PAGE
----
X. Femme à la robe fourrée

Entered January 2017


Whereabouts unknown

Oil on canvas

52 x 42 cm




Abreuvoir Engraving

Félix Milius after “Watteau,” Portrait de femme, etching, 1877.


An etching after this portrait was commissioned from Félix Augustus Millius (1843-1894) by the editors of L’Art, the influential French magazine that was a leading supporter of the Rococo revival. The etching appeared in an 1877 issue apropos of the Diaz sale.



Paris, collection of Narcisse Virgilio Diaz de la Peña (1807-1876; artist). His sale, January 22-27, 1877, lot 394: “ÉCOLE FRANÇAISE . . . Portrait de femme. Haut., 53 cent.; larg., 41 cent.” Although the painting was presented as an anonymous work, the report of the Diaz sale in L’Art notes that the owner believed it to be by Watteau, and that the portrait sold to baron Beurnonville for 1,850 francs.

Paris, collection of the baron Etienne Edmond Martin de Beurnonville (1825-1906). His sale, Paris, May 1881, lot 195: “ÉCOLE FRANÇAISE (XVIIIe SIÈCLE) . . . Portrait de Femme. De face, coiffée d’un bonnet de dentelles à noeud rose sur le front, les épaules couvertes d’une pelerine blanche bordée de fourrure noire.
  Ce superbe portrait provient de la vente de Diaz qui la tenaît en haute estime. Bien qu’on ne soit pas encore fixé en toute certitude sur le nom de son auteur, il peut à bon droit passer pour une des oeuvres les plus remarquables de l’art français au XVIIIe siècle. Toile. Haut.,  53 cent.; larg., 42 cent.”
  According to an annotated copy of the catalogue in the Rijksbureau voor kunsthistorische documentatie, the painting sold for 2,120 francs to Malinet.

Paris, collection of Yolande Marie Louise (Mrs. Lyne) Stephens (1812-1894; ballerina and wife of the richest commoner in England). Her sale, Paris, Hôtel Drouot, May 9-17, 1895, cat 367: “ANTOINE WATTEAU. . . . A LADY, in white fur-trimmed robe, lace head-dress decorated with pink ribbons / 21½ in. by 17¼ in.”According to an annotated copy of the catalogue in the Rijksbureau voor kunsthistorische documentatie, the painting sold for 278.5 francs to Wertheimer.

London, with Asher Wertheimer (1843-1918, art dealer). The annotated catalogues of the 1895 Lyne Stephens sale record the purchaser’s name as “Wertheimer.” This cannot be Samson Wertheimer (c. 1811-1892) who had died a few years previously but, undoubtedly, his son who took over the business. Two catalogues in the Rijksbureau record slightly different prices: £278.5 and £256.

Paris, collection of Jules Porgès (1839-1921; diamond merchant). Sold in 1897 for £10,800 to Sedelmeyer, according to Adhémar, but it has not been possible to confirm this sale.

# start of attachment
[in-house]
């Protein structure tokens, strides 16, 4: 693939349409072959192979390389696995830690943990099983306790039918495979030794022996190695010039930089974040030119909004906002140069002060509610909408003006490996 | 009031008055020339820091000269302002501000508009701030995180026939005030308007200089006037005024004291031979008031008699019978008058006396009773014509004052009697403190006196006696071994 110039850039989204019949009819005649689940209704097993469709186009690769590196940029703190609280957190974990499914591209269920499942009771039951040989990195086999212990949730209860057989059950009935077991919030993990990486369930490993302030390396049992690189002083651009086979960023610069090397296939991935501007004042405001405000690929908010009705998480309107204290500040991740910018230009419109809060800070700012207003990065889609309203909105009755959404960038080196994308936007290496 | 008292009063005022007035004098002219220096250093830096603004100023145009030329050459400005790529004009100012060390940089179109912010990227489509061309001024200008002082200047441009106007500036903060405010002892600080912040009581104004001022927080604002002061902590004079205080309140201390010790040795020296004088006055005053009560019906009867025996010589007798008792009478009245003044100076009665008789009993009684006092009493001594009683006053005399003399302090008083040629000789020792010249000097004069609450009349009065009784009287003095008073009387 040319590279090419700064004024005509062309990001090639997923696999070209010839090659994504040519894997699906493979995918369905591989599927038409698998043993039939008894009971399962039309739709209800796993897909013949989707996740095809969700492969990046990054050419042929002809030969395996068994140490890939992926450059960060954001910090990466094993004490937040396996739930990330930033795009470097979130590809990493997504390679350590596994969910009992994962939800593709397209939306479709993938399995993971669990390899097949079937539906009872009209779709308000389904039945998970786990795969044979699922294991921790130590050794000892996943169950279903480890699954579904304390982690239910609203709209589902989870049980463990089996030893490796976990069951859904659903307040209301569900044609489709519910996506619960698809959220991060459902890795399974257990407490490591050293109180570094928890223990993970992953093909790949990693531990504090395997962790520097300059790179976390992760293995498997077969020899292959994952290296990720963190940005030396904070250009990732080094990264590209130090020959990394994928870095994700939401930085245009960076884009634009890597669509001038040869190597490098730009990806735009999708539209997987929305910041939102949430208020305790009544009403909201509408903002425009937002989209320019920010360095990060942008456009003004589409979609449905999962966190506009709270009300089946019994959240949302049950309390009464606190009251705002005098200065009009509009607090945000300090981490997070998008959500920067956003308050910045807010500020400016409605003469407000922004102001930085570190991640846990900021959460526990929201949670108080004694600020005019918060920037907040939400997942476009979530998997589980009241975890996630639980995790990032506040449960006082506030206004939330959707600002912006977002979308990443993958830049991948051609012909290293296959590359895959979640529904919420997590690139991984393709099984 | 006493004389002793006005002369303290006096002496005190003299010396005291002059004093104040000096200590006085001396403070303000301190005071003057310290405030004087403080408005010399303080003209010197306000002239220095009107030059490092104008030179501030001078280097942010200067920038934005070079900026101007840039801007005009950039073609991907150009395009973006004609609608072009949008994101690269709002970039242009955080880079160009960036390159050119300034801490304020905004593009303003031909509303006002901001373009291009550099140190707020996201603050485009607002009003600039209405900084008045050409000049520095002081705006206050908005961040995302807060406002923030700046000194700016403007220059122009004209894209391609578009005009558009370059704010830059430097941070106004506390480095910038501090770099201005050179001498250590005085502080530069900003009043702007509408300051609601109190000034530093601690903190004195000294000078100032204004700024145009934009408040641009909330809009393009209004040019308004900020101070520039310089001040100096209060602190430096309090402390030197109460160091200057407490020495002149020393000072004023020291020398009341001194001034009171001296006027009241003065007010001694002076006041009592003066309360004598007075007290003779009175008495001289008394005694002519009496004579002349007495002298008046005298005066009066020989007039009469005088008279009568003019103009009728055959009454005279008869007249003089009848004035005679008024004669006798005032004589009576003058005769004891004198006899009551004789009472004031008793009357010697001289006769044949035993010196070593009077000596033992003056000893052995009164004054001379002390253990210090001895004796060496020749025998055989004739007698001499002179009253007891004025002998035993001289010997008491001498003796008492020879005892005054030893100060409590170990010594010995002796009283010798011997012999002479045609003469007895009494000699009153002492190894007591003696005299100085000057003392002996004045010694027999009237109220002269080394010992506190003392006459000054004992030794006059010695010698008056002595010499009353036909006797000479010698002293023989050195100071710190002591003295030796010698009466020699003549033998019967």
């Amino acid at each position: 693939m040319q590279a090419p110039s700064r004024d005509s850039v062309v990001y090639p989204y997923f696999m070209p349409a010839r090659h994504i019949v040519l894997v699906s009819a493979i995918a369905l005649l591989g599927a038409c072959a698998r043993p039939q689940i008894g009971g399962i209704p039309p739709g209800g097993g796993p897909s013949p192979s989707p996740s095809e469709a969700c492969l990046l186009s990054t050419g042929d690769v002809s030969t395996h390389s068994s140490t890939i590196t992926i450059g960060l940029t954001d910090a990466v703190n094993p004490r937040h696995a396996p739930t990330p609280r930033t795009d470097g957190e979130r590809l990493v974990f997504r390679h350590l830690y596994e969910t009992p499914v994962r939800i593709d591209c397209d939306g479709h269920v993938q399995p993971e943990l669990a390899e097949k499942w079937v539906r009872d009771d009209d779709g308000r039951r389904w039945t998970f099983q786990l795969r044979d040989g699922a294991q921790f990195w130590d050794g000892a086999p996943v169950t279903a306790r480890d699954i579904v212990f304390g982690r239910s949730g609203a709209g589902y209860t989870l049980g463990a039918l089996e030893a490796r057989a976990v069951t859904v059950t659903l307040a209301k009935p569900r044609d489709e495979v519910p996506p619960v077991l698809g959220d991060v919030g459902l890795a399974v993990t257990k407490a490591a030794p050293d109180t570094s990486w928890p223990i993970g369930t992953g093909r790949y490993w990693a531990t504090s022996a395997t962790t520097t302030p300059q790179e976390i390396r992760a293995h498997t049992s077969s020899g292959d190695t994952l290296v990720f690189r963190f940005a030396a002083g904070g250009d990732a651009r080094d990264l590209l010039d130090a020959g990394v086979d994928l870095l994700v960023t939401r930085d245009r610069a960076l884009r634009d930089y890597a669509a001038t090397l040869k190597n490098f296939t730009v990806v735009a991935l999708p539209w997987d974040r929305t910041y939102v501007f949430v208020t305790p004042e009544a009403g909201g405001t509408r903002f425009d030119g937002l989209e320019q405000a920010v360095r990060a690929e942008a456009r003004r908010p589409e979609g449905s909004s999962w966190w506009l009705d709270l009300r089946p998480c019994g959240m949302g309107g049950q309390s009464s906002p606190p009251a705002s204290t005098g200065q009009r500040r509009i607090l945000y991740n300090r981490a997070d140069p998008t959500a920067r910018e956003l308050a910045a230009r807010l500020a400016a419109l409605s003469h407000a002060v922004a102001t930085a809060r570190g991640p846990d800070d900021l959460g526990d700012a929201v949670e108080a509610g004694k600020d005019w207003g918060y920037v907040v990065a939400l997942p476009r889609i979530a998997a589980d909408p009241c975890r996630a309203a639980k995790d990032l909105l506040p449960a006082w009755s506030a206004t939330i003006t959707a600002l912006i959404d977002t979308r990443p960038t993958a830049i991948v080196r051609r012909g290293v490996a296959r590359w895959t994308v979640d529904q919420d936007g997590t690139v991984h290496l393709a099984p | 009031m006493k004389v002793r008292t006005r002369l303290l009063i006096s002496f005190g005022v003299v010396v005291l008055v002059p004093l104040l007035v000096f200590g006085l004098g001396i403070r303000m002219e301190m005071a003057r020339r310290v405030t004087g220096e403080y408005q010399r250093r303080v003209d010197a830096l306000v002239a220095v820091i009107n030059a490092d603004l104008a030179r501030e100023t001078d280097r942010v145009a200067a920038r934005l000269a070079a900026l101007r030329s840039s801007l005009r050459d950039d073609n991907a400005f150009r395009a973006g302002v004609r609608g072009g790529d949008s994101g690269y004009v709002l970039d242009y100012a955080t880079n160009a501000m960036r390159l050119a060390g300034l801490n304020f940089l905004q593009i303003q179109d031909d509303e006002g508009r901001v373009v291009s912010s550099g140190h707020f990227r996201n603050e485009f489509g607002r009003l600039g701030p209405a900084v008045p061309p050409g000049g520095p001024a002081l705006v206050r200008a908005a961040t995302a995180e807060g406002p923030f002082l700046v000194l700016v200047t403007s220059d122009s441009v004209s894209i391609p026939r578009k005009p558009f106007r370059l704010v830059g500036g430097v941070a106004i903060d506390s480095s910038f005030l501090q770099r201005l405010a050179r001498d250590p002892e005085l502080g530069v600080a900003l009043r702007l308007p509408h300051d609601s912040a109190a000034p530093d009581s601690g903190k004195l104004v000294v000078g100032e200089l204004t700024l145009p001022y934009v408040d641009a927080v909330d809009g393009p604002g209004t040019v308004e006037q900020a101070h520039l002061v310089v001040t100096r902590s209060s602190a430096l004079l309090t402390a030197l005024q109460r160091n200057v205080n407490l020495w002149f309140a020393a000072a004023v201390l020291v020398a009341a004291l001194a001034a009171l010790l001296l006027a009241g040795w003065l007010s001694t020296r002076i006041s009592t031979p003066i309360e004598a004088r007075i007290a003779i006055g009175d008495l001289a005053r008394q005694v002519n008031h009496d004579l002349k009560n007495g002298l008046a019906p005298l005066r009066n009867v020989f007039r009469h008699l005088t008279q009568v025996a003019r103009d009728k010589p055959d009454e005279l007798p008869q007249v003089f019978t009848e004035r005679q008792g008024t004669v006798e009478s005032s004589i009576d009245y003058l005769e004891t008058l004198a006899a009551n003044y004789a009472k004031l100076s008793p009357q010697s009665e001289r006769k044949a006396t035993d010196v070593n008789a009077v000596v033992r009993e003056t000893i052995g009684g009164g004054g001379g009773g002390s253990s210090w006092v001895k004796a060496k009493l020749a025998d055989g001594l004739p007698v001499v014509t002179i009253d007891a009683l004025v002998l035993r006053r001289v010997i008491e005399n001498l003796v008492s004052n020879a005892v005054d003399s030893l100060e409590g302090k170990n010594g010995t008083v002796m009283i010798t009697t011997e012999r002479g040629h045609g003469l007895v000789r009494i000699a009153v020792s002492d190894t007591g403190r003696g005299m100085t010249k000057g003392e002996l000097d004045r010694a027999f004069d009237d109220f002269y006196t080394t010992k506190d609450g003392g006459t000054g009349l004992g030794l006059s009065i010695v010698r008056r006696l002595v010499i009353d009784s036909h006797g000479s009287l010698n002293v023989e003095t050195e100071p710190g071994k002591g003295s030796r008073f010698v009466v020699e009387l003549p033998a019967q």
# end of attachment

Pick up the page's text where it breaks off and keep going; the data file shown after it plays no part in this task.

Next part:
Paris, Sedelmeyer Gallery. Illustrated Catalogue of the Fourth Series of 100 Paintings by Old Masters (Paris, 1897), lot 75: “WATTEAU (ANTOINE) . . . Portrait of a Young Lady / Turned to the right, looking at the spectator, dressed in white, fur trimmed robe, and lace headdress with pink ribbons. Bust. Life-size. Canvas, 20 ½ in. by 17 ¼ in. From the Collection of Mrs. Lyne Stephens, London, 1895. M. Jules Porgès. Paris.”

Collection of J. B. Bing, bought in 1898 for £1,700, according to Adhémar.



“Chronique de l’Hôtel Drouot” (1877), 117.

Adhémar, Watteau (1950), cat. 286.



This portrait was well regarded in the second half of the nineteenth century, at least by the art market, but it was ignored by Watteau scholars. It then fell from grace. It went unmentioned in the first half of the twentieth century and was cited only once more, in 1950, when Adhémar classified the portrait under “École de Watteau, douteux, incertains,” and wrote that the attribution was undoubtedly wrong. This portrait has remained singularly absent from the Watteau literature, and rightly so.



Jean-Baptiste Greuze, Portrait of a Woman in a Fur-Trimmed Gown, whereabouts unknown.


Thomas Gainsborough, Portrait of Queen Charlotte, 1782. London, The Royal Collection.

Despite the longtime association with Watteau, the woman’s costume seems to date well after his lifetime. The type of fur-trimmed border to the gown and the thin veil over the head, pulled back at the center, were popular in the mid- and late eighteenth century. These elements of high fashion can be seen in several Greuze portraits, such as one sold in London, Christie’s, April 25, 2007, lot 183, and another, a portrait of the marquise Marie Angélique de Varenne, Madame George Gougenot de Croissy, painted c. 1757, now in the collection of the New Orleans Museum of Art. The type of veiled head covering, pulled back and revealing the central part in the coiffure, as well as rising to a point at the back, is seen in Gainsborough’s portrait of Queen Charlotte, painted in 1782.